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BEFORE THE COMMITTEE ON WAYS AND MEANS
FIRST PRINT, No. 41.
TUESDAY, DECEMBER 22, 1908.
COMMITTEE ON WAYS AND MEANS.
HOUSE OF REPRESENTATIVES.
SERENO E. PAYNE, Chairman. JOHN DALZELL.
NICHOLAS LONGWORTH. BAMUEL W. MCCALL
EDGAR D. CRIMPACKER. EBENEZER J. HILL.
CHAMP CLARK. HENRY S. BOUTELL.
WILLIAM BOURKE COCKRAN, JAMES C. NEEDHAM.
OSCAR W. UNDERWOOD. WILLIAM A. CALDERHEAD.
D. L. D. GRANGER. JOSEPH W. FORDNEY.
JAMES M. GRIGGS. JOSEPH H. GAINES.
EDGAR W. POU. ROBERT W. BONYNGE.
CHOICE B. RANDELL
WILLIAM K. PAYNE, Clerk.
COMMITTEE ON WAYS AND MEANS,
Tuesday, December 22, 1908. (The committee this day met, Hon. Sereno E. Payne in the chair.) ADDITIONAL STATEMENT OF MR. W. A. GRAHAM CLARK, OF
WASHINGTON, D. C.
Mr. CLARK. I am here to answer any question, but I would like to make one statement before that. Mr. Longworth asked me a question during the last hearing in regard to the difference of cost in production in England and America on some samples of Bradford stuffs that I submitted, four samples, and on which I showed the comparative cost in England and America. He called my attention to the fact that the weaving wage in America seemed to be four and one-quarter times that in England, and I told him that that was too large. I desire to call attention to the fact that the dyeing wage in England was separate, and if the dyeing wage was included with the weaving wage, so as to compare it exactly with the American, including the cost of the yarn and the finished cloth
The CHAIRMAN. As I understand your statement, it contains both the weaving and the dyeing wage in this country, but only the weav, ing wage in Great Britain; is that it? Mr. CLARK. Yes, sir.
The CHAIRMAN. Can you give us the weaving and the dyeing wage for both countries?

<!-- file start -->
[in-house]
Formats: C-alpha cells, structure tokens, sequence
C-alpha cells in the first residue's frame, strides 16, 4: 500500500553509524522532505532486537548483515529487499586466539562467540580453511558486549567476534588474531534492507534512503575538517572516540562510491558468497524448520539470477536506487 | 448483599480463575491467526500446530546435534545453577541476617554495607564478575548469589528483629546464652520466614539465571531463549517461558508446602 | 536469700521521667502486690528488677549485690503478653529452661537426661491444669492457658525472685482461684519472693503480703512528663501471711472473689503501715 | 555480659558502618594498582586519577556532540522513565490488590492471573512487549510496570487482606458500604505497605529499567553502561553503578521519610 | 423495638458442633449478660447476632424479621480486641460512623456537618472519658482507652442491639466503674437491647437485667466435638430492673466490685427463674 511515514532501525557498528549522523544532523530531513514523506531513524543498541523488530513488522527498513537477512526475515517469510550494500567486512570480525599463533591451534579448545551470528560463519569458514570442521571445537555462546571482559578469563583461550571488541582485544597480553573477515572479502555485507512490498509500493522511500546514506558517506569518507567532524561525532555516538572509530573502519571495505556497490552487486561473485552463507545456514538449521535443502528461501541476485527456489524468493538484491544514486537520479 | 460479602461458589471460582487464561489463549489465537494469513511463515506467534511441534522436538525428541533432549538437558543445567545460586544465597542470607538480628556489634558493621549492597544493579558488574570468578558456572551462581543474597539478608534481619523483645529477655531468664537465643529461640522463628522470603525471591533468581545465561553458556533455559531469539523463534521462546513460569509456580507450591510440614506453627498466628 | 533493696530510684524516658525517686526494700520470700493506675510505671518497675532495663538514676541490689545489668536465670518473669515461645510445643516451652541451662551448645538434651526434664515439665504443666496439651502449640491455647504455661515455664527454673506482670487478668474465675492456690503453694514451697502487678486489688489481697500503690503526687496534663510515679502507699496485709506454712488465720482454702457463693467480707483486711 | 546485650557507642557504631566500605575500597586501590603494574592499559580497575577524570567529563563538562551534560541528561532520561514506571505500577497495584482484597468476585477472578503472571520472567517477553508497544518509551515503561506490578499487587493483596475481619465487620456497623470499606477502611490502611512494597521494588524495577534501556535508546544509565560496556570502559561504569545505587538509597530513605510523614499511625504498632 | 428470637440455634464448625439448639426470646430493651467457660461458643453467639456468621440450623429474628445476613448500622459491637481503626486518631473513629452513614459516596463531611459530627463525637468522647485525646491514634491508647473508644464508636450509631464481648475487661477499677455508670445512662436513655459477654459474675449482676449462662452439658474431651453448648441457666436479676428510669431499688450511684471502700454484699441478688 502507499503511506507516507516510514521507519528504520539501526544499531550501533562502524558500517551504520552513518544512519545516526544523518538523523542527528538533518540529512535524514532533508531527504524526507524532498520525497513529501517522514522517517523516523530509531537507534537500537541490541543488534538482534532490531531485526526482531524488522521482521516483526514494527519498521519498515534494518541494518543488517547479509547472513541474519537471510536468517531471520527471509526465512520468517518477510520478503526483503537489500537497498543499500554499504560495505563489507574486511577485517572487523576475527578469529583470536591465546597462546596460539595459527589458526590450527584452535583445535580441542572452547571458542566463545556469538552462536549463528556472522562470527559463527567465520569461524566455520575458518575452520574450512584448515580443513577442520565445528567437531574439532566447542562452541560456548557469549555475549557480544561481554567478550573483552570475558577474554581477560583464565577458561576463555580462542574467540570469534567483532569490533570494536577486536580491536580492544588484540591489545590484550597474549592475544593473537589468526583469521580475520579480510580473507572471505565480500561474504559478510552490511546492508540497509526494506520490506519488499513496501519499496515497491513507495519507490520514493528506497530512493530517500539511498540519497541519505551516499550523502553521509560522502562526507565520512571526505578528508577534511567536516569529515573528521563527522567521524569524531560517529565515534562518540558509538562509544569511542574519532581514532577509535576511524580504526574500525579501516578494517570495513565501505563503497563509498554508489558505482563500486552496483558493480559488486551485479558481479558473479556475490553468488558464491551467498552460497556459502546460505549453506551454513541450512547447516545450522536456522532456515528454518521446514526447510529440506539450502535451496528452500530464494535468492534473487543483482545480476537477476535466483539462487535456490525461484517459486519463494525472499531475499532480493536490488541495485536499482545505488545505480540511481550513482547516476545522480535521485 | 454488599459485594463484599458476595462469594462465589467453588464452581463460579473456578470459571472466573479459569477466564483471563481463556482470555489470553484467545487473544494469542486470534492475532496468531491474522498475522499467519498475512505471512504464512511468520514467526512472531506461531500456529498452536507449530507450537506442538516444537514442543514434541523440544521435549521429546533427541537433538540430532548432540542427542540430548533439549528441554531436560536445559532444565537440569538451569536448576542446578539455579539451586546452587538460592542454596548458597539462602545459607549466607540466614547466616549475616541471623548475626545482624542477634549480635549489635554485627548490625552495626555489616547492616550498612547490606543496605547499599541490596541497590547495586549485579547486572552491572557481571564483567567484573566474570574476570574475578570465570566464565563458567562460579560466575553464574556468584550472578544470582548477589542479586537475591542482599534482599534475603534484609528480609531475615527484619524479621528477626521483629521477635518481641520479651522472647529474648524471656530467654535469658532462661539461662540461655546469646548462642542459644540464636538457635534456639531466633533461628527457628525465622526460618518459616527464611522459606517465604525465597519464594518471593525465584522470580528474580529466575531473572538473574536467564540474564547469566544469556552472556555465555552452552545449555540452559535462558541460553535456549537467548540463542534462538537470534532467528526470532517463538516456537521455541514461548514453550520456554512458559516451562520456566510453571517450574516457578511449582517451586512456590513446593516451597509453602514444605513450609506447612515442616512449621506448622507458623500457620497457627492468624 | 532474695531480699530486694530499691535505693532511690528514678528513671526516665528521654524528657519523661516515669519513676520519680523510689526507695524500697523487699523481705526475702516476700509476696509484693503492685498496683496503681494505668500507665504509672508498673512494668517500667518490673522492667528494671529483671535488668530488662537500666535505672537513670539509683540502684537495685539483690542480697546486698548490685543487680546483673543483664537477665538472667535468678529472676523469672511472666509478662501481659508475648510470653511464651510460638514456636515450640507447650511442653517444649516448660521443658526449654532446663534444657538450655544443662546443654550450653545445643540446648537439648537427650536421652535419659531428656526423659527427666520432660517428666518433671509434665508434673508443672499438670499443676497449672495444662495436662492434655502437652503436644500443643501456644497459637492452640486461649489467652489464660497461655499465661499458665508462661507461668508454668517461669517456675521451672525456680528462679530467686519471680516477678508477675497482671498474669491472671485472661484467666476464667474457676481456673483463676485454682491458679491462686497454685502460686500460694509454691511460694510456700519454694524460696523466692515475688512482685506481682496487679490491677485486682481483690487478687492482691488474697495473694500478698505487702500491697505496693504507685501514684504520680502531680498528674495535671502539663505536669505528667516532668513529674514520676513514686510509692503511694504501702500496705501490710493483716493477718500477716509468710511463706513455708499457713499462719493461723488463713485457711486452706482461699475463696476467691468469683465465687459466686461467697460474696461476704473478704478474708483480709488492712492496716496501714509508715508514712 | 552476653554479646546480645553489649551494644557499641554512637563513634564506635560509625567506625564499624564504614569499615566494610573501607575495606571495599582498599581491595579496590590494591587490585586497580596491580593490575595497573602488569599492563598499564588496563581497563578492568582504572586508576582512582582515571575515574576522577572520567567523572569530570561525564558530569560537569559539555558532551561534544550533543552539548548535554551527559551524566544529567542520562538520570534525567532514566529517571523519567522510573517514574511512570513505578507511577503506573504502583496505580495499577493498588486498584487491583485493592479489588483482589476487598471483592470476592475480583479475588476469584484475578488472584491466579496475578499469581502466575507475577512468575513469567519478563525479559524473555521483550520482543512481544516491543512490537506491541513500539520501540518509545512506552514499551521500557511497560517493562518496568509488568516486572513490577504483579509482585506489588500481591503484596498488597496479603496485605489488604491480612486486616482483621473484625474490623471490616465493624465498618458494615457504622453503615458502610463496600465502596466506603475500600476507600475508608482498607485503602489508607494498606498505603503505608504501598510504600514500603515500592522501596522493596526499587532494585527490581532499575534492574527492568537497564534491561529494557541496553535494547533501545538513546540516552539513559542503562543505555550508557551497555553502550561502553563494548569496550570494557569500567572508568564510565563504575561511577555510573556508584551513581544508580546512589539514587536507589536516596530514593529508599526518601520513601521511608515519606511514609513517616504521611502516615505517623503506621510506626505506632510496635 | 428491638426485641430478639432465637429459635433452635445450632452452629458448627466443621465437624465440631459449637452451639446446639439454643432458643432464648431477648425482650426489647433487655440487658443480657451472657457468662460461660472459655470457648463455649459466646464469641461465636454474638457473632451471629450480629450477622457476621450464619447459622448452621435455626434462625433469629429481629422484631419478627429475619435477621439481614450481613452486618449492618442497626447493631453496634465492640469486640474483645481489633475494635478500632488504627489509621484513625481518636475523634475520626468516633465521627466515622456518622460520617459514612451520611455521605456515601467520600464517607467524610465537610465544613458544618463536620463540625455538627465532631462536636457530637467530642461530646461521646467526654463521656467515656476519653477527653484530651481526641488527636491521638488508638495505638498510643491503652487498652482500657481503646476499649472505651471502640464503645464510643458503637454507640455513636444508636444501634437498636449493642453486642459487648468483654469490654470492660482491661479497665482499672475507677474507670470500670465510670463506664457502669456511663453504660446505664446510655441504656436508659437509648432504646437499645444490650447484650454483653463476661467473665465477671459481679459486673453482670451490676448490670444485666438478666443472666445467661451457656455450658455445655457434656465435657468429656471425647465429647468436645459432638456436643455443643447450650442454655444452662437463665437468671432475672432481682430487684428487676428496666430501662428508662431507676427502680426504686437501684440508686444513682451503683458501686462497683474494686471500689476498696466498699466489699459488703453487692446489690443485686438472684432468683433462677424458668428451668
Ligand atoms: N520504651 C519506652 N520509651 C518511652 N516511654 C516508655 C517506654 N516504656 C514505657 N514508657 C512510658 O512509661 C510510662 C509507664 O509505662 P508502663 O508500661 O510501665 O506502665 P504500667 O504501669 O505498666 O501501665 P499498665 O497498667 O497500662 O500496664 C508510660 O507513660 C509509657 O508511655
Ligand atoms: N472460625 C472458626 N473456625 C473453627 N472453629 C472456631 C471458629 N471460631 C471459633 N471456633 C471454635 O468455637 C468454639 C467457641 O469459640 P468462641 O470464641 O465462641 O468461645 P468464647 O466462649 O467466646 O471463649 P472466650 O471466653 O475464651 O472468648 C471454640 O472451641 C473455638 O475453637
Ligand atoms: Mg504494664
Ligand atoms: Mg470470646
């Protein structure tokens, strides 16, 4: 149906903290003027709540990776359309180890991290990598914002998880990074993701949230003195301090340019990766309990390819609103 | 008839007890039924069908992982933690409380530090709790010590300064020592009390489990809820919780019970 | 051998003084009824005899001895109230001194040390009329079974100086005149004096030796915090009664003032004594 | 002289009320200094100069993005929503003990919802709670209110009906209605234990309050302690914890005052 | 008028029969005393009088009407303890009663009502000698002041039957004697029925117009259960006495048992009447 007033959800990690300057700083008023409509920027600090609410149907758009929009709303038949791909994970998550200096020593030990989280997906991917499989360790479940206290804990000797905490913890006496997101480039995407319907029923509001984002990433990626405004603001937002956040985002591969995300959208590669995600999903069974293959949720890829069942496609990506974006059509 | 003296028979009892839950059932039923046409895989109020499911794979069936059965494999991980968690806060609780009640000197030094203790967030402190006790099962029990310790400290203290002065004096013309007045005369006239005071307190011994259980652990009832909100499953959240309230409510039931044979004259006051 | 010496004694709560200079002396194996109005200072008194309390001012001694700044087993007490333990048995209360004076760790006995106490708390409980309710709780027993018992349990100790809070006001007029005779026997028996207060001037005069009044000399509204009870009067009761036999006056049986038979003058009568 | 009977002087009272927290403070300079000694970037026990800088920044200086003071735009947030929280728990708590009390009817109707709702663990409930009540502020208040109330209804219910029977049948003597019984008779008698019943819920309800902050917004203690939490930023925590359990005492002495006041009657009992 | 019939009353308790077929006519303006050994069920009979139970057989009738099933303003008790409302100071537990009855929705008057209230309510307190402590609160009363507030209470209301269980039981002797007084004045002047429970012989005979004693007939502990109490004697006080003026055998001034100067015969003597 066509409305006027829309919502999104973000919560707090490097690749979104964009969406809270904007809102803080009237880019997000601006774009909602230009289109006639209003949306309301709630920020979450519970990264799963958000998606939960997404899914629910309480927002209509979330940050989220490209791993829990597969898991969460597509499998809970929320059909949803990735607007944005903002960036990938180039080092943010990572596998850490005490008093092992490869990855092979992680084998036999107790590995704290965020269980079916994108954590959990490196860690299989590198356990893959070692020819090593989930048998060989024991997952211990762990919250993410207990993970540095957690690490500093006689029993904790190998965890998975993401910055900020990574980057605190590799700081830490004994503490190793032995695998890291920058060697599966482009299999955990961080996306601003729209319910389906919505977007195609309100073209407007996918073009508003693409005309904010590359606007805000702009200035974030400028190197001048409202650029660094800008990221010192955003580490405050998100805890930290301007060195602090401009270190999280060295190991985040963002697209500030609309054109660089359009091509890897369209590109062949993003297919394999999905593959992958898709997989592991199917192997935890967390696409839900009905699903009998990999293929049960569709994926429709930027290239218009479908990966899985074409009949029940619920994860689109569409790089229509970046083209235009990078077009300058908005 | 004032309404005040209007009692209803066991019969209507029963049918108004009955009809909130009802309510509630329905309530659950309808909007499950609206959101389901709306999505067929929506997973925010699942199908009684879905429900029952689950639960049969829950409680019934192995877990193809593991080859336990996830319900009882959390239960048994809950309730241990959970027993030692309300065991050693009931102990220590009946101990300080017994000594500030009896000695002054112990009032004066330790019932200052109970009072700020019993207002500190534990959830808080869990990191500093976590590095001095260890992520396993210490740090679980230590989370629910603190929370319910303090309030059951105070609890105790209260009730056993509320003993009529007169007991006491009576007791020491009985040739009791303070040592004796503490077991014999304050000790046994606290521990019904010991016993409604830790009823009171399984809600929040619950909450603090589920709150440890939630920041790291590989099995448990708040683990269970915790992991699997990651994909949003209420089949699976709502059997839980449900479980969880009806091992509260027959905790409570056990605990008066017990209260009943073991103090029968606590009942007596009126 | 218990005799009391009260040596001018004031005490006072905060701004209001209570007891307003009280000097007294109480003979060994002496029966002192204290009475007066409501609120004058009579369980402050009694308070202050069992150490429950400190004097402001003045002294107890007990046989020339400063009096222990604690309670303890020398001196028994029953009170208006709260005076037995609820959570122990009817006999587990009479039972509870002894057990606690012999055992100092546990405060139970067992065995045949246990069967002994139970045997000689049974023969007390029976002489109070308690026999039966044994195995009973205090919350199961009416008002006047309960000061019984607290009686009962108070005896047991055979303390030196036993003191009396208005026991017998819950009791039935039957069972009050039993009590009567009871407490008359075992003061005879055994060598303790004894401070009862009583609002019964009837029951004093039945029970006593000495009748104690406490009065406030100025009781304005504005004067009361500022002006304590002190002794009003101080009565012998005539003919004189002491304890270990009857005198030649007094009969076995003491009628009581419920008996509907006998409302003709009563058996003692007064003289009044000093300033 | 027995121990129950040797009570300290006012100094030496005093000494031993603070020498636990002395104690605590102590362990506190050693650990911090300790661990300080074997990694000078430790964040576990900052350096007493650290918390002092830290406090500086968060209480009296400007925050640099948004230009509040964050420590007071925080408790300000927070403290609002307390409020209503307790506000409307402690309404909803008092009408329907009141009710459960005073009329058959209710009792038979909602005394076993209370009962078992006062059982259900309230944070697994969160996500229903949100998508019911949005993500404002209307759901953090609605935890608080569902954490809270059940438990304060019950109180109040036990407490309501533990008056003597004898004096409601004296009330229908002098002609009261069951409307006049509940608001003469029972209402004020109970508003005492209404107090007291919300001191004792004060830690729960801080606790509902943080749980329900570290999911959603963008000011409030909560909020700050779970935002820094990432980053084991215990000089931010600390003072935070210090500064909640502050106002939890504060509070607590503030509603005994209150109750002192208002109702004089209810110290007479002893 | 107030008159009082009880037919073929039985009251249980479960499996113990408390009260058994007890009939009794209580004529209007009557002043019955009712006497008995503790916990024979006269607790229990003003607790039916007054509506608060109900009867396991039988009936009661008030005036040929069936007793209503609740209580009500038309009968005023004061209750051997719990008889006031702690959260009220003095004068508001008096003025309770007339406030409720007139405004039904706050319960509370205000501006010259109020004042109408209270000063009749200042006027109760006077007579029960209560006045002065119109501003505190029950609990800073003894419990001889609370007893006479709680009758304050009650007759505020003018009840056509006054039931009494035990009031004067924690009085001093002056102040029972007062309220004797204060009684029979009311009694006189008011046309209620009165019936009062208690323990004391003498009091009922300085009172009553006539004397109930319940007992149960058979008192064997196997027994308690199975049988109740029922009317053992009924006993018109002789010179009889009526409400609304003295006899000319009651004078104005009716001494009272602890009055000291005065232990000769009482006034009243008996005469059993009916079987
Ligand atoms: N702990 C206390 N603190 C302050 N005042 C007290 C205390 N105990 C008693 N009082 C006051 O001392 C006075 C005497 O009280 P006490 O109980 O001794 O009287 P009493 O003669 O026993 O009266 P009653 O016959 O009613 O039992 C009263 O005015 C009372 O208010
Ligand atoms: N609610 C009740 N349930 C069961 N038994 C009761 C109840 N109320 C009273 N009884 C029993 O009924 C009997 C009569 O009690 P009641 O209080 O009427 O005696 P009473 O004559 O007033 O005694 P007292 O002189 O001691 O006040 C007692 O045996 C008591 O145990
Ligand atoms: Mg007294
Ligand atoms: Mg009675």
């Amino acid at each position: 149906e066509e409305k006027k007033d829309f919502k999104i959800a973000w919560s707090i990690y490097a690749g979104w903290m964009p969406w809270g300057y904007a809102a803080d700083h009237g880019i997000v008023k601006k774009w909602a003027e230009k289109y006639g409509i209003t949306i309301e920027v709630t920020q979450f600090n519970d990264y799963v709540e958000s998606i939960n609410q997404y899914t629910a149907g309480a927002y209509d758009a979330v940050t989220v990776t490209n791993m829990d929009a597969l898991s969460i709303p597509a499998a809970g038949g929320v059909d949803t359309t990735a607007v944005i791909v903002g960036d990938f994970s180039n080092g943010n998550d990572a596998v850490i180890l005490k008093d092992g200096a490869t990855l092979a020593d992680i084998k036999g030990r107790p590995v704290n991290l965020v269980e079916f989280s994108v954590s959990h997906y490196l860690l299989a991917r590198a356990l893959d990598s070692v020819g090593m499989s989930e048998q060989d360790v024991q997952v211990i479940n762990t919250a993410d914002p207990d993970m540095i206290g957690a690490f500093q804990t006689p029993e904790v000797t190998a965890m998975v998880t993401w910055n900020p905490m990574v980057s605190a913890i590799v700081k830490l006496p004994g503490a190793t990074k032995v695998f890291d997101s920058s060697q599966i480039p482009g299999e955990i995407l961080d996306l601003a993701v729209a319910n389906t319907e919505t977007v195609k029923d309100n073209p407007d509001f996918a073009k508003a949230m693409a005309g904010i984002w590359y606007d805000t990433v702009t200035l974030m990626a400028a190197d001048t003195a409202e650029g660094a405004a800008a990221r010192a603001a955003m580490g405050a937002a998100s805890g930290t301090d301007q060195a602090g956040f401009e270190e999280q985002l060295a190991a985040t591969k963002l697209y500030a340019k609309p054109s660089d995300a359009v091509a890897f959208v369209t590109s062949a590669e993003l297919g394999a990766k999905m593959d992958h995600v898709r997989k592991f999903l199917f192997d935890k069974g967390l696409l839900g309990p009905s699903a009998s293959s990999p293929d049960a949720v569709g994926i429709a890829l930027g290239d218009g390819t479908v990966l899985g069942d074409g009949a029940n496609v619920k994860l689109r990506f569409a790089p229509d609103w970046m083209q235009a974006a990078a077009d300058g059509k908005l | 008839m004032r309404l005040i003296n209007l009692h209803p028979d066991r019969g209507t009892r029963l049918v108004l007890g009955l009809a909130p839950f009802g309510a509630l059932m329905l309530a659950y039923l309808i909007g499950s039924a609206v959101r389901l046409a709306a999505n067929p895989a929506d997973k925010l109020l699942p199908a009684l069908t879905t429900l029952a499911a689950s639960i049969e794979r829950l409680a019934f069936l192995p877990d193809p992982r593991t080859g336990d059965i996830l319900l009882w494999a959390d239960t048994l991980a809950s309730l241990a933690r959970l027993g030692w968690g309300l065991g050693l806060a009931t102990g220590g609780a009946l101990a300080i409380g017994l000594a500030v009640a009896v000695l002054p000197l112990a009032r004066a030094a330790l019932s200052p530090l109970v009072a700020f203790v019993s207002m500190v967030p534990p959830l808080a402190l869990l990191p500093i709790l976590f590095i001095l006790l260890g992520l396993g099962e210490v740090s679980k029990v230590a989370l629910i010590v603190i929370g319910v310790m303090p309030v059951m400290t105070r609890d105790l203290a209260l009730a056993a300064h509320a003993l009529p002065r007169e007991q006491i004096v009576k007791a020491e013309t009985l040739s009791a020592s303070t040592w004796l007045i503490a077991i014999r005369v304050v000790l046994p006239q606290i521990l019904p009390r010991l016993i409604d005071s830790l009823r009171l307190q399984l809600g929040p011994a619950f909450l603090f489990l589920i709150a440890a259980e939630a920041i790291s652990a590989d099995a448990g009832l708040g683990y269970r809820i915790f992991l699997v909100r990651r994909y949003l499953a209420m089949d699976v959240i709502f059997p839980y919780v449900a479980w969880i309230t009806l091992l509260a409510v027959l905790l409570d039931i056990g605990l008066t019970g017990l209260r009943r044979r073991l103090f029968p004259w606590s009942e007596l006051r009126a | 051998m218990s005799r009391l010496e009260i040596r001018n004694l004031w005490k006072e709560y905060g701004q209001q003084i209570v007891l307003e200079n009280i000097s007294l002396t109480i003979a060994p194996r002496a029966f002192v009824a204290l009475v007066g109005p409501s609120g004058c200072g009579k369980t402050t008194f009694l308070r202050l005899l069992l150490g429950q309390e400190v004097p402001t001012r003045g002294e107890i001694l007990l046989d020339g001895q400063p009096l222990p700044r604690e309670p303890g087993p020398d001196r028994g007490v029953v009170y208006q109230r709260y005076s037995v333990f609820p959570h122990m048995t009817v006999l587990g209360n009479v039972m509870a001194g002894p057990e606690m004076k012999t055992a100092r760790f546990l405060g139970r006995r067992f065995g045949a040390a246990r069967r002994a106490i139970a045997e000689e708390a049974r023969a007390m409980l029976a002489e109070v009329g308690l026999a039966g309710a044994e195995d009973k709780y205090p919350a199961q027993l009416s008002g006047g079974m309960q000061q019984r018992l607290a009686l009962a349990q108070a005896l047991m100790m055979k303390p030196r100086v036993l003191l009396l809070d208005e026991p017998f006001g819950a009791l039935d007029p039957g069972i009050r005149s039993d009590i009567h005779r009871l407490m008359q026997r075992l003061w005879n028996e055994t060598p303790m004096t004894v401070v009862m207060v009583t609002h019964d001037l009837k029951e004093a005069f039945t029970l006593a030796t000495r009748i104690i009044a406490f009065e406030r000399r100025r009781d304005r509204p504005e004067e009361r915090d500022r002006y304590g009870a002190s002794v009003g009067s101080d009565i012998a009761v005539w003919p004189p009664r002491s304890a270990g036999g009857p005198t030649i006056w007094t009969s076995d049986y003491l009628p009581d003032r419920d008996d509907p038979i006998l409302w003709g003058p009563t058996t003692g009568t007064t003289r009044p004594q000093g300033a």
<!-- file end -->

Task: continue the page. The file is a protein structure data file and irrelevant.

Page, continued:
Mr. CLARK. On sample A, which is a cashmere made of cotton and low botany wool, the total cost in England is 15.6 cents a pound. In America the total cost is 26 cents a pound. The cost of the yarn to make that cloth in England is 9.3 cents a pound and in the United States it is 15.4 cents a pound; that is the cost of the yarn to make the cloth. The weaving wage in England would be 2.1 cents a pound and in the United States it would be 6.4 cents a pound, which is about three times. All other expenses in England would be 4.2 cents a pound and in the United States 4.2 cents a pound, making a total cost of 15.6 cents in England to our total cost of 26 cents. The figures of cost I gave before were correct, excepting that they were not exactly proportioned for comparison. In the English case they put the dyeing cost separate and in the American case it includes the weaving and the dyeing wage. One-third of the dyeing charge shown is for labor, which should be included in the total weaving wage. The CHAIRMAN. How is it on all-wool goods?
Mr. CLARK. That was on cotton and wool goods. On sample C, which is an all-wool sateen, the total cost in England is 31.12 cents